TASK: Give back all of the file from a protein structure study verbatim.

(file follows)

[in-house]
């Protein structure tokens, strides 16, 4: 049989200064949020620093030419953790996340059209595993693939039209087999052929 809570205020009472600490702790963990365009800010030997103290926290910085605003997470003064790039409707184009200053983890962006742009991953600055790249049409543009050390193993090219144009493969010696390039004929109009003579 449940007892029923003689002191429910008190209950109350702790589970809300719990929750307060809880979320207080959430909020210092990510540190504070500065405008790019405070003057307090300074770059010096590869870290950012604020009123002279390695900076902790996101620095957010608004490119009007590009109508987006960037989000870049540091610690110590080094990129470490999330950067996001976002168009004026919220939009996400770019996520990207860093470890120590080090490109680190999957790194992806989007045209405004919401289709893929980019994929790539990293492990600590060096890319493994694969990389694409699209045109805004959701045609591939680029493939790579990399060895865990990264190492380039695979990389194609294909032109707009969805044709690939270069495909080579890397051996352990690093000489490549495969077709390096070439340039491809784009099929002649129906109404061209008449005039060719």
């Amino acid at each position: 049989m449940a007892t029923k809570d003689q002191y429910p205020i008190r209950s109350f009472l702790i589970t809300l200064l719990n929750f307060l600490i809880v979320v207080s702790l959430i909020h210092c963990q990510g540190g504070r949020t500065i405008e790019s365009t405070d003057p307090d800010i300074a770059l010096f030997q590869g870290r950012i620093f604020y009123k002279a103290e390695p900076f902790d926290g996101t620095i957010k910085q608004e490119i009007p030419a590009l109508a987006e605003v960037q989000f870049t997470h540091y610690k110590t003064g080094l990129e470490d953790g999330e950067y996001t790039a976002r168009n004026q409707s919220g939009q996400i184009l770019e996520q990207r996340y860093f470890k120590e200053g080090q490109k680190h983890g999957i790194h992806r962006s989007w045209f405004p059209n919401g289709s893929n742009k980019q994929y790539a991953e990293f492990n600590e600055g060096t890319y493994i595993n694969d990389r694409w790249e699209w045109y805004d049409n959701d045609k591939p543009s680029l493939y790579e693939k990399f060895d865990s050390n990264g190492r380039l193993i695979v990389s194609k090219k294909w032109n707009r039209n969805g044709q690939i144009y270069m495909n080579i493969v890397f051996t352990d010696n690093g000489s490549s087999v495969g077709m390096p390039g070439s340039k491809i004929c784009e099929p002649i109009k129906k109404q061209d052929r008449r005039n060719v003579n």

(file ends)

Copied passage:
[in-house]
């Protein structure tokens, strides 16, 4: 049989200064949020620093030419953790996340059209595993693939039209087999052929 809570205020009472600490702790963990365009800010030997103290926290910085605003997470003064790039409707184009200053983890962006742009991953600055790249049409543009050390193993090219144009493969010696390039004929109009003579 449940007892029923003689002191429910008190209950109350702790589970809300719990929750307060809880979320207080959430909020210092990510540190504070500065405008790019405070003057307090300074770059010096590869870290950012604020009123002279390695900076902790996101620095957010608004490119009007590009109508987006960037989000870049540091610690110590080094990129470490999330950067996001976002168009004026919220939009996400770019996520990207860093470890120590080090490109680190999957790194992806989007045209405004919401289709893929980019994929790539990293492990600590060096890319493994694969990389694409699209045109805004959701045609591939680029493939790579990399060895865990990264190492380039695979990389194609294909032109707009969805044709690939270069495909080579890397051996352990690093000489490549495969077709390096070439340039491809784009099929002649129906109404061209008449005039060719």
């Amino acid at each position: 049989m449940a007892t029923k809570d003689q002191y429910p205020i008190r209950s109350f009472l702790i589970t809300l200064l719990n929750f307060l600490i809880v979320v207080s702790l959430i909020h210092c963990q990510g540190g504070r949020t500065i405008e790019s365009t405070d003057p307090d800010i300074a770059l010096f030997q590869g870290r950012i620093f604020y009123k002279a103290e390695p900076f902790d926290g996101t620095i957010k910085q608004e490119i009007p030419a590009l109508a987006e605003v960037q989000f870049t997470h540091y610690k110590t003064g080094l990129e470490d953790g999330e950067y996001t790039a976002r168009n004026q409707s919220g939009q996400i184009l770019e996520q990207r996340y860093f470890k120590e200053g080090q490109k680190h983890g999957i790194h992806r962006s989007w045209f405004p059209n919401g289709s893929n742009k980019q994929y790539a991953e990293f492990n600590e600055g060096t890319y493994i595993n694969d990389r694409w790249e699209w045109y805004d049409n959701d045609k591939p543009s680029l493939y790579e693939k990399f060895d865990s050390n990264g190492r380039l193993i695979v990389s194609k090219k294909w032109n707009r039209n969805g044709q690939i144009y270069m495909n080579i493969v890397f051996t352990d010696n690093g000489s490549s087999v495969g077709m390096p390039g070439s340039k491809i004929c784009e099929p002649i109009k129906k109404q061209d052929r008449r005039n060719v003579n």